So you buy the ILX Premium with A-Spec (which adds side-sill garnishes; a trunk spoiler; front fog lights; new 18-in., 10-spoke machined alloy wheels; and interior upgrades). The MSRP for a base ILX is $27,900. Add the Premium package and its $29,900. And then with the A-Spec addition you’re at $31,890.
To be sure, that is a more than reasonable price for a car with the aforementioned engine, an eight-speed dual-clutch transmission with a torque converter (many DCTs are choppy, but thanks to the torque converter, this is exceedingly smooth shifting), blind-spot monitor, rear cross-traffic alert, rear camera, keyless access, pushbutton ignition, leather sport seats, aluminum sport pedals. . . .Whew! There is a lot of stuff and then some.
And while I may be off-put by the demands of the premium unleaded, the vehicle is EPA-stickered at 25/36/29 mpg city/highway/combined, and it didn’t take some sort of light-foot-accessories-off drive pattern to get numbers like that on a regular basis.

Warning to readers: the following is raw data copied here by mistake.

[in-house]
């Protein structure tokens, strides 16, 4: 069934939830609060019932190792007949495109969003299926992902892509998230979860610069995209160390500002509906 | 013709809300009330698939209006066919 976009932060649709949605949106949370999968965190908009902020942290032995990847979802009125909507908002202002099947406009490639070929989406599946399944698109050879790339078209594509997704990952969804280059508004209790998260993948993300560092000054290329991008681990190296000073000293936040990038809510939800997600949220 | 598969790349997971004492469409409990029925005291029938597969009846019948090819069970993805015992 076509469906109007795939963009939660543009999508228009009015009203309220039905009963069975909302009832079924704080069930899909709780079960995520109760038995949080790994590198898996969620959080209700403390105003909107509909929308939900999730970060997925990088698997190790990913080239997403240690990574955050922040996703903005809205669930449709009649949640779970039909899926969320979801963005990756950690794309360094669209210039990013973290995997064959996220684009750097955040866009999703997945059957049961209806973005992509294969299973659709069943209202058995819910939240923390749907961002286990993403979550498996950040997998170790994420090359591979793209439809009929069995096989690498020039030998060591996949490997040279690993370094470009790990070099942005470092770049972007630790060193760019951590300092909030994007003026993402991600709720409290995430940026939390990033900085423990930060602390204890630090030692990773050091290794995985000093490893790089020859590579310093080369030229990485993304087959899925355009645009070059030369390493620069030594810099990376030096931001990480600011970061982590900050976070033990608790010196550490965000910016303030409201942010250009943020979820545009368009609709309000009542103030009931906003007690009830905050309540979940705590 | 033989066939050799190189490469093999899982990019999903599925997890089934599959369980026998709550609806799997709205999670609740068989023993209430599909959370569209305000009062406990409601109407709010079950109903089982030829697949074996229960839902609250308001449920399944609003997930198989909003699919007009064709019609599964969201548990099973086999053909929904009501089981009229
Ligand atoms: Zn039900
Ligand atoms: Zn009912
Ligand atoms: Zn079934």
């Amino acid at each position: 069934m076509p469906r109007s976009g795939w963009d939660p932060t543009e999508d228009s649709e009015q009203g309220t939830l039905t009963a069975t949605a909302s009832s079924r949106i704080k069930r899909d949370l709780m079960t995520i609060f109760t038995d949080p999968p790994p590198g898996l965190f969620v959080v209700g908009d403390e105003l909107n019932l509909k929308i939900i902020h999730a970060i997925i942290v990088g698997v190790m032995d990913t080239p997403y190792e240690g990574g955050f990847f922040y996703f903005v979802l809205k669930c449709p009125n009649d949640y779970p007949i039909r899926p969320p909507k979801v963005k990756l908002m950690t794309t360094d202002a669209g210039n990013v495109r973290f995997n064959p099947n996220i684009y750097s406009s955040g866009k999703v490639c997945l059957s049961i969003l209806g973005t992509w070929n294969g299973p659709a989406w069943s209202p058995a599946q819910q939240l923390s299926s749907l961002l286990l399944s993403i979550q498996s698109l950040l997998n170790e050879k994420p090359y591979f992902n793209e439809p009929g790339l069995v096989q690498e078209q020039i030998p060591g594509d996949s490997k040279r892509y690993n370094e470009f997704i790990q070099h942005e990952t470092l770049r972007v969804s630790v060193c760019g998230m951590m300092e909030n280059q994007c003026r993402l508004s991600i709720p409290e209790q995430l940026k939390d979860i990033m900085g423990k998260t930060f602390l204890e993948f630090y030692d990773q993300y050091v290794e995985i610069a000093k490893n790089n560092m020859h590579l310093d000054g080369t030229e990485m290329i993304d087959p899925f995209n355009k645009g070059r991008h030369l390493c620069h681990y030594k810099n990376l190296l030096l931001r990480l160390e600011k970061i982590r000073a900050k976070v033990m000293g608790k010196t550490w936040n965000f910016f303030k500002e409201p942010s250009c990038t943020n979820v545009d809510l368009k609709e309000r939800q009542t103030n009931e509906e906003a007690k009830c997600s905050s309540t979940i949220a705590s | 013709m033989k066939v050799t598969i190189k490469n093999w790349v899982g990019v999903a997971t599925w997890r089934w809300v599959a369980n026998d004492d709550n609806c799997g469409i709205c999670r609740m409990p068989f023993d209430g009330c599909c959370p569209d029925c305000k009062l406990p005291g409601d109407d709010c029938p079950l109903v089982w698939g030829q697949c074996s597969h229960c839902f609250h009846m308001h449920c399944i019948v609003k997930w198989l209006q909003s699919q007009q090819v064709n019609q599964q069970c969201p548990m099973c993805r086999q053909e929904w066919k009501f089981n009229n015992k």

But actually, I knew more about the miles per gallon that I was getting than I really wanted to know.
And here’s the rub with the ILX Premium, why I think Acura has a bit of a hiccough with the positioning of the brand that it really ought to rectify.
With the Premium package there are an 8-inch upper display and a 7-inch touch screen below it.
Because the larger of the two screens allow me to select “Trip Computer” or “Clock/Wallpaper.”
The 7-inch screen was good for the infotainment and provided the HVAC temperature setting.
But that big blue screen on the top let me know how many miles per gallon I was getting and had gotten. I suppose I could have use the clock or wallpaper function, but I could see the time otherwise and wasn’t looking for some additional graphics.
Where was the navigation system that should have been there?
Oh, that’s a part of the Technology Package.
You pay for the screen, which is more expensive than what navigation software costs today. Yes, you can link your smartphone to the car and use that for purposes of navigation, but you can also do that in a Chevy Spark.
Metal and glass, rubber and plastic. And silicon and software. That’s a car. And a premium car, a luxury car, a near-luxury car—it isn’t enough to get the first four right. Those last two can be deal-breakers.